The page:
Students enter technical and vocational schools after successful completion of the gymnasium at the age of fifteen. All technical schools offer two types of courses - technical and vocational. Technical courses are of three years duration and in addition to technical theory and practice they lay particular emphasis on sciences and mathematics. The specializations offered in the technical direction are Mechanical and Electrical Engineering, Building Construction, Graphic Arts and Interior Design and Garment Design and Construction. Graduates of the technical section may be employed as technicians in industry or follow further studies in colleges and universities.

All vocational programmes are of a three-year duration. In the final year of the vocational courses students attend school for three days a week and for the remaining two days follow a practical training programme in industry. In the vocational direction more emphasis is given to practical skills by allocating more workshop periods than in the technical direction. In the vocational direction there are eight branches which offer specialization in mechanical and electrical engineering, in building construction, in furniture making, in shoe making, in hotel and catering, in hotel maintenance, in jewellery and silversmithing, in dress-making and in draughtsmanship. Graduates of the vocational direction are employed in the local industry or may follow further studies.

The total number of Cypriot students at home and abroad during the academic year 1998-99 was 23.330. Those studying in Cyprus were 10.842 forming 46% of the student population.

During the academic year 1996-97 the University of Cyprus and eight Public Tertiary Education Institutions were offering courses of study. The University of Cyprus is an autonomous educational institution while the Public Tertiary Education Institutions operate under other Ministries of the Republic.

The University of Cyprus offered programmes through the following faculties:
(a) Human and Social Sciences
(b) Pure and Applied Sciences
(c) Economics and Management
(d) Letters

The Ministry of Education and Culture, through its Department of Higher and Tertiary Education took all measures, within its competence, for the smooth operation of the University.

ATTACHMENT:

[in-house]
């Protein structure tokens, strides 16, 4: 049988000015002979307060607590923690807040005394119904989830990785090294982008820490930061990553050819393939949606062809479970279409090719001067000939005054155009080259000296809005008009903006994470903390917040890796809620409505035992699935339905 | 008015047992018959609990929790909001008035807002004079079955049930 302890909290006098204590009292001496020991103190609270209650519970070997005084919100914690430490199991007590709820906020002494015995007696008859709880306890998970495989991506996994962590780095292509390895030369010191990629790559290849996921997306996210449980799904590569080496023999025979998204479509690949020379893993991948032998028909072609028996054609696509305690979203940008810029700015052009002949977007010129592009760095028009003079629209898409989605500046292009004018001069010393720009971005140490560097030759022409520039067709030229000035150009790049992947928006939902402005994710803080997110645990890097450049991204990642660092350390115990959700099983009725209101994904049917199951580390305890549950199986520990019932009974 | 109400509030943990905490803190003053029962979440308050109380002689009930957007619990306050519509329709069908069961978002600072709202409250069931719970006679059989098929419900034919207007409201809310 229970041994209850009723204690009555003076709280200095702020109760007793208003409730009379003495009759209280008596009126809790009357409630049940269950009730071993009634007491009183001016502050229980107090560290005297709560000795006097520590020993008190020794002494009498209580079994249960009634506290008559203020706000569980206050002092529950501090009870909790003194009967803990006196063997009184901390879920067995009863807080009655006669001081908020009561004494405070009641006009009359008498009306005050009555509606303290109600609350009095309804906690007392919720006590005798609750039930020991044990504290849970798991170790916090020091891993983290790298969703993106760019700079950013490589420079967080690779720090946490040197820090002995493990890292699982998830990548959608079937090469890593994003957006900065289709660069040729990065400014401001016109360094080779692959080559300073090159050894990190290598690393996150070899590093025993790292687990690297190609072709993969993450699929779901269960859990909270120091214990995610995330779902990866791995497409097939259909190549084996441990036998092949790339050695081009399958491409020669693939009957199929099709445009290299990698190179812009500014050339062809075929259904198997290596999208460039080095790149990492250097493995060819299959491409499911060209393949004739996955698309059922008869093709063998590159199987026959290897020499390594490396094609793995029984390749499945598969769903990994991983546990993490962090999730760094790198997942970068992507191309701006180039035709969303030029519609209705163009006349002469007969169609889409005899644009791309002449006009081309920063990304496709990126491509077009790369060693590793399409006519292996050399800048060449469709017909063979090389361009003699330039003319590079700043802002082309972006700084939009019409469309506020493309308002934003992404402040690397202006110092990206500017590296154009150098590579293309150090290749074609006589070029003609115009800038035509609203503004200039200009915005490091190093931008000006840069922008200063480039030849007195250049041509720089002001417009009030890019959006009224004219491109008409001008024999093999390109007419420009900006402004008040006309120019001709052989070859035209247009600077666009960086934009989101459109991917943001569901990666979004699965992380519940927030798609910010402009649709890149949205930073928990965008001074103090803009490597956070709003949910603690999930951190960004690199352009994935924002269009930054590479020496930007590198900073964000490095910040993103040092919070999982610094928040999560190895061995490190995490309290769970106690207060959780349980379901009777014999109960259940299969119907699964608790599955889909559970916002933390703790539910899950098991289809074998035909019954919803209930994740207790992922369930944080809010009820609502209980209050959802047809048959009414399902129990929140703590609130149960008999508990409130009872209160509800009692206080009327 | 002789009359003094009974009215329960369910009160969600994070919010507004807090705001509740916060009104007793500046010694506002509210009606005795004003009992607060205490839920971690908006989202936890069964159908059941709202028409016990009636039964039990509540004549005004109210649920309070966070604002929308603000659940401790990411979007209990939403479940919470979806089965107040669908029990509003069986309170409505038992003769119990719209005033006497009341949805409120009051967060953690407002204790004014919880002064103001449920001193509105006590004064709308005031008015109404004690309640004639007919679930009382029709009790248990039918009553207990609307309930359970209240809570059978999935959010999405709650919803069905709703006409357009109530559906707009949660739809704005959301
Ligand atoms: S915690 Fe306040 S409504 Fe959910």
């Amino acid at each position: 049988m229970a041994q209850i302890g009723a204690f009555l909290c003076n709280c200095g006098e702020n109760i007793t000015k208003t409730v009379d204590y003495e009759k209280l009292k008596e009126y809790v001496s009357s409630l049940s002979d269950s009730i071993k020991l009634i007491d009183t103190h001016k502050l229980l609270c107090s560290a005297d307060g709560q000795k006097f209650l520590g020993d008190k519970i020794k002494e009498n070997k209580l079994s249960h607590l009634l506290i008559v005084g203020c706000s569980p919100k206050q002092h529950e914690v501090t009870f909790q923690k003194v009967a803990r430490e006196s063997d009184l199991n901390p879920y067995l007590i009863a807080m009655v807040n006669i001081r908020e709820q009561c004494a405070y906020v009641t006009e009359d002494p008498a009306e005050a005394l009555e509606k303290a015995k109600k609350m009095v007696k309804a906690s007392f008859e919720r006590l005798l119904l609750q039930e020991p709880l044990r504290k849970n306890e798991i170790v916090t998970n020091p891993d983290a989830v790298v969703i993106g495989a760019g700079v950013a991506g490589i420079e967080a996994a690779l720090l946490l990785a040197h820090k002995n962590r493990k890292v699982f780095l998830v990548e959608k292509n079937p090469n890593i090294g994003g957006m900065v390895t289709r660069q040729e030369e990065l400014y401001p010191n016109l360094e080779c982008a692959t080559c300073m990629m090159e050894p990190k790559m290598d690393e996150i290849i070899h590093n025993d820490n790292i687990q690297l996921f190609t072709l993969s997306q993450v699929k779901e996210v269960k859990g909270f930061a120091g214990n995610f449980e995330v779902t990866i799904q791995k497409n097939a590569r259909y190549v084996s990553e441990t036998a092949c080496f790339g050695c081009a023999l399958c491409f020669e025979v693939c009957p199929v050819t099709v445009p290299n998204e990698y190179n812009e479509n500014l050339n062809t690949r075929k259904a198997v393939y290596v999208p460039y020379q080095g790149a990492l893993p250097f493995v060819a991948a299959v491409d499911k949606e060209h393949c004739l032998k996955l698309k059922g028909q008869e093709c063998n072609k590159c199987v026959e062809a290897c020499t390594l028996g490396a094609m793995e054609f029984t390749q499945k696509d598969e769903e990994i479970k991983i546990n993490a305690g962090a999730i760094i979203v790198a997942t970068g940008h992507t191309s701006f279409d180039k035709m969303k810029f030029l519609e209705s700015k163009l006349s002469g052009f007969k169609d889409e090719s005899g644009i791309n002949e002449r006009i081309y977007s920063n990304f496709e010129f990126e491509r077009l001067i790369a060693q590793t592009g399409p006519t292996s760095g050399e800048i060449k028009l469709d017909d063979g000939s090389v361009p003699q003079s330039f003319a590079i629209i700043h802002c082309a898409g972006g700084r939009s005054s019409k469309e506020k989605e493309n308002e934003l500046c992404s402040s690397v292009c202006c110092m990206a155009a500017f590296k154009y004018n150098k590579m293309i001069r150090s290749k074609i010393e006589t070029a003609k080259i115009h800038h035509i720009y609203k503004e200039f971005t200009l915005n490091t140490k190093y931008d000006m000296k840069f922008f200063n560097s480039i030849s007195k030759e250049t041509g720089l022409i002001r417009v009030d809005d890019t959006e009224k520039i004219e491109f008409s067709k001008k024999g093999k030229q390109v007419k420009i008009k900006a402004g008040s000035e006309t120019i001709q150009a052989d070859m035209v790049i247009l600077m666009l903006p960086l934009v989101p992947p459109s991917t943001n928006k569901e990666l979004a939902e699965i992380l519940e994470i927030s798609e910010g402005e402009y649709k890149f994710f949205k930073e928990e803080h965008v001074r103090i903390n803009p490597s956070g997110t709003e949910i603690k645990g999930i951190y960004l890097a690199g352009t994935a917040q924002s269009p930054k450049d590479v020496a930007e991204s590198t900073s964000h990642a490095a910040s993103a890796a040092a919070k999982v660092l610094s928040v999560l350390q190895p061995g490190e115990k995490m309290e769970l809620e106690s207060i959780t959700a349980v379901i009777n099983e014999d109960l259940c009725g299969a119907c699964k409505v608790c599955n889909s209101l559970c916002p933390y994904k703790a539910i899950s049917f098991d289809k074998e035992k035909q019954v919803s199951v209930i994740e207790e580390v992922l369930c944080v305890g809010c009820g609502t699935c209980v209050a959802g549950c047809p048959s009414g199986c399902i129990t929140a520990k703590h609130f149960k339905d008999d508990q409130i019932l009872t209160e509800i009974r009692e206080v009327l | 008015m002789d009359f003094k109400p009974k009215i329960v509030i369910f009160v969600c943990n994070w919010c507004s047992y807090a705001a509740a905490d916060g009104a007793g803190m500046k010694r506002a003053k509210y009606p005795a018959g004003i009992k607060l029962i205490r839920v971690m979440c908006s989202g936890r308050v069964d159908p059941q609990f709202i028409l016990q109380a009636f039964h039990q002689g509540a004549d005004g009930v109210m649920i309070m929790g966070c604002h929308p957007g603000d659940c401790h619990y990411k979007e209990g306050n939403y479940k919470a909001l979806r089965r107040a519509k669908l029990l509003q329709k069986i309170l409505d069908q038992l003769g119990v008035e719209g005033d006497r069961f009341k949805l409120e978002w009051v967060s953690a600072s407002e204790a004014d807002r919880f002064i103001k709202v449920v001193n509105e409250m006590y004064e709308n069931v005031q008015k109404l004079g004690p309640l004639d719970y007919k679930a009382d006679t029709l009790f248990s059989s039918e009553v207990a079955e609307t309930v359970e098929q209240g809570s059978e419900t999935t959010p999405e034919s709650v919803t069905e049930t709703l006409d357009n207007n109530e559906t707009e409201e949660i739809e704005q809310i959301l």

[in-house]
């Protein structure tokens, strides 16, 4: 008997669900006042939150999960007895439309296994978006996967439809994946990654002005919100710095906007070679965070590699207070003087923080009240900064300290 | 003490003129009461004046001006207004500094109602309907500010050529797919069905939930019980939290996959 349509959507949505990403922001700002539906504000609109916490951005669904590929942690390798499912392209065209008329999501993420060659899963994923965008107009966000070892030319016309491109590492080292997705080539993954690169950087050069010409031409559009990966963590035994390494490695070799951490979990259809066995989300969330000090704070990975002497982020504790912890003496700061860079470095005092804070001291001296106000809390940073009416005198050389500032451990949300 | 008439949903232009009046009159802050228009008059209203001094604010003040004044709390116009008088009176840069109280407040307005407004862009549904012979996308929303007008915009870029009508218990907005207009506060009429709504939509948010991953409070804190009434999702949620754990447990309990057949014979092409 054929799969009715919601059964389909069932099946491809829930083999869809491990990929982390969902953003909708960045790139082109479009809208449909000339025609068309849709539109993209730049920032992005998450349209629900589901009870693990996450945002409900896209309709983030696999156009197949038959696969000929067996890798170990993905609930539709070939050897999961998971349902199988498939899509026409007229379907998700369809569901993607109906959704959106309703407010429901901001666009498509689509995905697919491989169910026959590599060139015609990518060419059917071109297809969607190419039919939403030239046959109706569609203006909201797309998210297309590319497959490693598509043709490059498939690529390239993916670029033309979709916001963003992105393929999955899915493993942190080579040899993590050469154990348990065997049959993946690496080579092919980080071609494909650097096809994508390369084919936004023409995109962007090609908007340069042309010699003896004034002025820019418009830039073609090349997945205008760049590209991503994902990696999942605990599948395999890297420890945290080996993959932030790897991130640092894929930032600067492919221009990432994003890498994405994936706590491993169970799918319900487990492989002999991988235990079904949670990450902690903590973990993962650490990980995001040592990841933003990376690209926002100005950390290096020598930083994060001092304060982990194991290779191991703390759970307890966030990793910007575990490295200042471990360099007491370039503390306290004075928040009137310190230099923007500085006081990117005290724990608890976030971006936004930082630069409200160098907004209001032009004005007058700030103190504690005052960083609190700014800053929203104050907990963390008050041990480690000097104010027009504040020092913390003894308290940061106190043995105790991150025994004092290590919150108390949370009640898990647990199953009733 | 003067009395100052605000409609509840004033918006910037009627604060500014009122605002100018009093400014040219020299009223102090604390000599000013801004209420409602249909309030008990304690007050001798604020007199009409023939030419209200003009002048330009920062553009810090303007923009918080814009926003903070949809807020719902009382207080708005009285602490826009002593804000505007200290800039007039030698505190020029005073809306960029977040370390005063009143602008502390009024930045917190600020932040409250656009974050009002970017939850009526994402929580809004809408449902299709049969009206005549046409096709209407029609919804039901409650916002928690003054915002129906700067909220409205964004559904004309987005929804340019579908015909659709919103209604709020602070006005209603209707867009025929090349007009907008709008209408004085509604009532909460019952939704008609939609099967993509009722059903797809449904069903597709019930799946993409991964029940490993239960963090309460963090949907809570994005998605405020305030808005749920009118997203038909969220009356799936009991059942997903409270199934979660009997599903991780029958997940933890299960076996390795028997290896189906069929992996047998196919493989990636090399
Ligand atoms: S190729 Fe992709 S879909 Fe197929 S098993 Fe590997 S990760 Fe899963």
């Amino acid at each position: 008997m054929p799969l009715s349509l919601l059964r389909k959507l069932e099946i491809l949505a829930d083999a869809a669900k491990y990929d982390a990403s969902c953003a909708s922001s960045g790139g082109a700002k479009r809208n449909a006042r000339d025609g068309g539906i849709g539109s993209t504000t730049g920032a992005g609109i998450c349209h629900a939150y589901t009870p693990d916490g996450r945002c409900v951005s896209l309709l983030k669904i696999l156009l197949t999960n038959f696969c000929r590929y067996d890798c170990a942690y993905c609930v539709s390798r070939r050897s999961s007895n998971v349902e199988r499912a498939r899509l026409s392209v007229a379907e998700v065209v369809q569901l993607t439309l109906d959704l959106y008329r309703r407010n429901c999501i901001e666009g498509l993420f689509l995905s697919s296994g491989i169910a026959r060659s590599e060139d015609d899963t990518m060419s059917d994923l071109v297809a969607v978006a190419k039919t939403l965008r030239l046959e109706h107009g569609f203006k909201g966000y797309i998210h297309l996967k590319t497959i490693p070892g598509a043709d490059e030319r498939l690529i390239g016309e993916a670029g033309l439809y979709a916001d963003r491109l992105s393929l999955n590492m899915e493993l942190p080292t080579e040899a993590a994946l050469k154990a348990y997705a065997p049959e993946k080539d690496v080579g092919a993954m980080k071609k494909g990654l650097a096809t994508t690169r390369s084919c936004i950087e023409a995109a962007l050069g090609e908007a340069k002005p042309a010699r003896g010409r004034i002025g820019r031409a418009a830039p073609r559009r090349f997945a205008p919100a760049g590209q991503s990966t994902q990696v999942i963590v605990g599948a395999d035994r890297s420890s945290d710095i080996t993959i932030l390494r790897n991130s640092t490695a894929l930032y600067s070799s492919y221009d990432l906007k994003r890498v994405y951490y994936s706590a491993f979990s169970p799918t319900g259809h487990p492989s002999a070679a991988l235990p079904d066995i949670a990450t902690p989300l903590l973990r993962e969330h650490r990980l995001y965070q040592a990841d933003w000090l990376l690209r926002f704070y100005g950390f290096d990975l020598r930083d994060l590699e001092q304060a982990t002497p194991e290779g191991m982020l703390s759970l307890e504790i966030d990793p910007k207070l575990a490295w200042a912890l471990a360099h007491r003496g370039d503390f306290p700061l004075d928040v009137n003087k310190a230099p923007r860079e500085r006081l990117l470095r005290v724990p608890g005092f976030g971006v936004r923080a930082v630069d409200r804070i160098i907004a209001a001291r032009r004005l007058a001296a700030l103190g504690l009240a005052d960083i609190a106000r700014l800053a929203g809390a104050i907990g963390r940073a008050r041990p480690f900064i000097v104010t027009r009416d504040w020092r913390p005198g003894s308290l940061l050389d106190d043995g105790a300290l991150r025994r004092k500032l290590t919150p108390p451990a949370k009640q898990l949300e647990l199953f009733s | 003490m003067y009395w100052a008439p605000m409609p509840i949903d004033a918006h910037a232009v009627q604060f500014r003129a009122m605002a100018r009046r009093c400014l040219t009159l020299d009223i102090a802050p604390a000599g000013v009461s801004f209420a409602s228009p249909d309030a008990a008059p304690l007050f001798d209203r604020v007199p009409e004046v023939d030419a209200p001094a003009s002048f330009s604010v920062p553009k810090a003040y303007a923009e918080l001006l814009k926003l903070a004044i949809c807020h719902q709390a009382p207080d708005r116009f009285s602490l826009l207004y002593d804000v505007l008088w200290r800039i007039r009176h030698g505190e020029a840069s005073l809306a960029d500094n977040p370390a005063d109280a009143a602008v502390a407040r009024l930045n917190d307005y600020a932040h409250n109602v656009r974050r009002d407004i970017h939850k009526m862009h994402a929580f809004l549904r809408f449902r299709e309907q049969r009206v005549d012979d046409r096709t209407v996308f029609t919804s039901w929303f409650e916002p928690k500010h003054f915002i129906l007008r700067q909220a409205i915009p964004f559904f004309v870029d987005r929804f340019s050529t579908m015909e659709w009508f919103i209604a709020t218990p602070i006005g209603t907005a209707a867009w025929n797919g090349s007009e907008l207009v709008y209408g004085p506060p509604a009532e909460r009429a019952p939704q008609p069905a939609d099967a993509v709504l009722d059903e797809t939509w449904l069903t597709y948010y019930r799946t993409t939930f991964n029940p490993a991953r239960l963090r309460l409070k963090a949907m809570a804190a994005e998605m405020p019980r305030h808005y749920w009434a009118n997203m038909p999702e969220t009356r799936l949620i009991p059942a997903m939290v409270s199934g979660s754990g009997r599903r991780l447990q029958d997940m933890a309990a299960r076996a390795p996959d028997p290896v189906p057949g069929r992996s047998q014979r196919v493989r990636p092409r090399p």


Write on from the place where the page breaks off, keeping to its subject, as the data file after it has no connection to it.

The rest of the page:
The Public Tertiary Education Institutions operating in Cyprus during the academic year 1996-1997 were:
(a) The Higher Technical Institute
(b) The Higher Hotel Institute of Cyprus
(c) The Cyprus Forestry College
(d) The Mediterranean Institute of Management
(e) The School of Nursing
(f) The Public Health Inspectors School
(g) The Tourism Guide School
(h) The Cyprus Police Academy

There were twenty private third level educational institutions, which offered courses of study in various fields of one to four years%26rsquo; duration.

During 1996 the House of Representatives enacted two Laws regarding higher education. The first one, Law 67(I)/96, regulates the establishment, control and operation of institutions of tertiary education. The other Law 68(I) 96, provides for the establishment of the Cyprus Council for the Recognition of Higher Education Qualifications (Kypriako Symvoulio Anagnorisis Titlon Spoudon (KY.S.A.T.S.)).

Implementing the two Laws the Ministry of Education and Culture has moved forward to the process of educational accreditation and the establishment of the Recognition Council.

Greek is the language of 82% of the population of the island and Turkish of 18%. English is widely spoken and is a compulsory subject in the last three forms of primary education and at secondary school level.

The following table summarises the existing educational situation during the 1997-1998 school year:
The schools in the Turkish occupied are included:

Level of education No. of schools No. of pupils No. of teachers Pupil / Teacher ratio
All full time education 728 140943 10069 14.0
Pre primary education 223 8596 386 22.2
Primary education 354 61811 3439 18.0
Secondary education 110 61350 5414 11.3
Third-level education 29 8874 728 12.2
Special education 12 312 102 3.1

Ministry of Education and Culture

Entry Date 8/8/2001